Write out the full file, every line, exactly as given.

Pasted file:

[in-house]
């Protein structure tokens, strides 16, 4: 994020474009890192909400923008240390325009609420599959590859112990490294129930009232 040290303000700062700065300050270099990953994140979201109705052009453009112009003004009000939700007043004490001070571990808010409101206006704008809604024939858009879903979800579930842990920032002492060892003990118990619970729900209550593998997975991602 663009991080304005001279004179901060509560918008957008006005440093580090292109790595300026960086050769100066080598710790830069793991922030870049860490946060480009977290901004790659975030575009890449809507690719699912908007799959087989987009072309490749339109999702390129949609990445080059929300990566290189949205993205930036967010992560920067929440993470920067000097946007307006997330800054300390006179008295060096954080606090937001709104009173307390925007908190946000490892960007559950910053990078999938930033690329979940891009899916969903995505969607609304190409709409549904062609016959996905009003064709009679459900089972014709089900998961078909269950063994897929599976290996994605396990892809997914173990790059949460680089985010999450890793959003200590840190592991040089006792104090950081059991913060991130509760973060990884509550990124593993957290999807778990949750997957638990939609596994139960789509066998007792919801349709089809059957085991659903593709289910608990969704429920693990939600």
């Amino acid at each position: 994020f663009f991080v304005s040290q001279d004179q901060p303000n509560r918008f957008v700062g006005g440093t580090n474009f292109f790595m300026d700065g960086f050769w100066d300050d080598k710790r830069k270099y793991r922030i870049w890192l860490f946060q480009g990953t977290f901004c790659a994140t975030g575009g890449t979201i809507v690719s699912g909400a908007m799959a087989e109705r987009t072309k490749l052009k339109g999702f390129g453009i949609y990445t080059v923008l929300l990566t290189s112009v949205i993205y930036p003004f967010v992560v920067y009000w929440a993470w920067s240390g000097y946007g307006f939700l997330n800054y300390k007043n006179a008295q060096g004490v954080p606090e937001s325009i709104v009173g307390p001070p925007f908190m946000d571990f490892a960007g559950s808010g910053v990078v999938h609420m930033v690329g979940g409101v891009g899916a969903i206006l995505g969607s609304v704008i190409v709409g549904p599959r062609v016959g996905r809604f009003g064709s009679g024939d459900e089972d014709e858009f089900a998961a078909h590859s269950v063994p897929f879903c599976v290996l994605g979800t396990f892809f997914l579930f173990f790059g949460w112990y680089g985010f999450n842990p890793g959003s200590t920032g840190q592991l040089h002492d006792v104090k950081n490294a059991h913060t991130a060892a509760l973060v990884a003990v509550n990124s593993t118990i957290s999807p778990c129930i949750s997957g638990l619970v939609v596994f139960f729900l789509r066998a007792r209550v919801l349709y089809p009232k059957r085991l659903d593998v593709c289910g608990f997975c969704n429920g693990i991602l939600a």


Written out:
[in-house]
């Protein structure tokens, strides 16, 4: 994020474009890192909400923008240390325009609420599959590859112990490294129930009232 040290303000700062700065300050270099990953994140979201109705052009453009112009003004009000939700007043004490001070571990808010409101206006704008809604024939858009879903979800579930842990920032002492060892003990118990619970729900209550593998997975991602 663009991080304005001279004179901060509560918008957008006005440093580090292109790595300026960086050769100066080598710790830069793991922030870049860490946060480009977290901004790659975030575009890449809507690719699912908007799959087989987009072309490749339109999702390129949609990445080059929300990566290189949205993205930036967010992560920067929440993470920067000097946007307006997330800054300390006179008295060096954080606090937001709104009173307390925007908190946000490892960007559950910053990078999938930033690329979940891009899916969903995505969607609304190409709409549904062609016959996905009003064709009679459900089972014709089900998961078909269950063994897929599976290996994605396990892809997914173990790059949460680089985010999450890793959003200590840190592991040089006792104090950081059991913060991130509760973060990884509550990124593993957290999807778990949750997957638990939609596994139960789509066998007792919801349709089809059957085991659903593709289910608990969704429920693990939600």
């Amino acid at each position: 994020f663009f991080v304005s040290q001279d004179q901060p303000n509560r918008f957008v700062g006005g440093t580090n474009f292109f790595m300026d700065g960086f050769w100066d300050d080598k710790r830069k270099y793991r922030i870049w890192l860490f946060q480009g990953t977290f901004c790659a994140t975030g575009g890449t979201i809507v690719s699912g909400a908007m799959a087989e109705r987009t072309k490749l052009k339109g999702f390129g453009i949609y990445t080059v923008l929300l990566t290189s112009v949205i993205y930036p003004f967010v992560v920067y009000w929440a993470w920067s240390g000097y946007g307006f939700l997330n800054y300390k007043n006179a008295q060096g004490v954080p606090e937001s325009i709104v009173g307390p001070p925007f908190m946000d571990f490892a960007g559950s808010g910053v990078v999938h609420m930033v690329g979940g409101v891009g899916a969903i206006l995505g969607s609304v704008i190409v709409g549904p599959r062609v016959g996905r809604f009003g064709s009679g024939d459900e089972d014709e858009f089900a998961a078909h590859s269950v063994p897929f879903c599976v290996l994605g979800t396990f892809f997914l579930f173990f790059g949460w112990y680089g985010f999450n842990p890793g959003s200590t920032g840190q592991l040089h002492d006792v104090k950081n490294a059991h913060t991130a060892a509760l973060v990884a003990v509550n990124s593993t118990i957290s999807p778990c129930i949750s997957g638990l619970v939609v596994f139960f729900l789509r066998a007792r209550v919801l349709y089809p009232k059957r085991l659903d593998v593709c289910g608990f997975c969704n429920g693990i991602l939600a």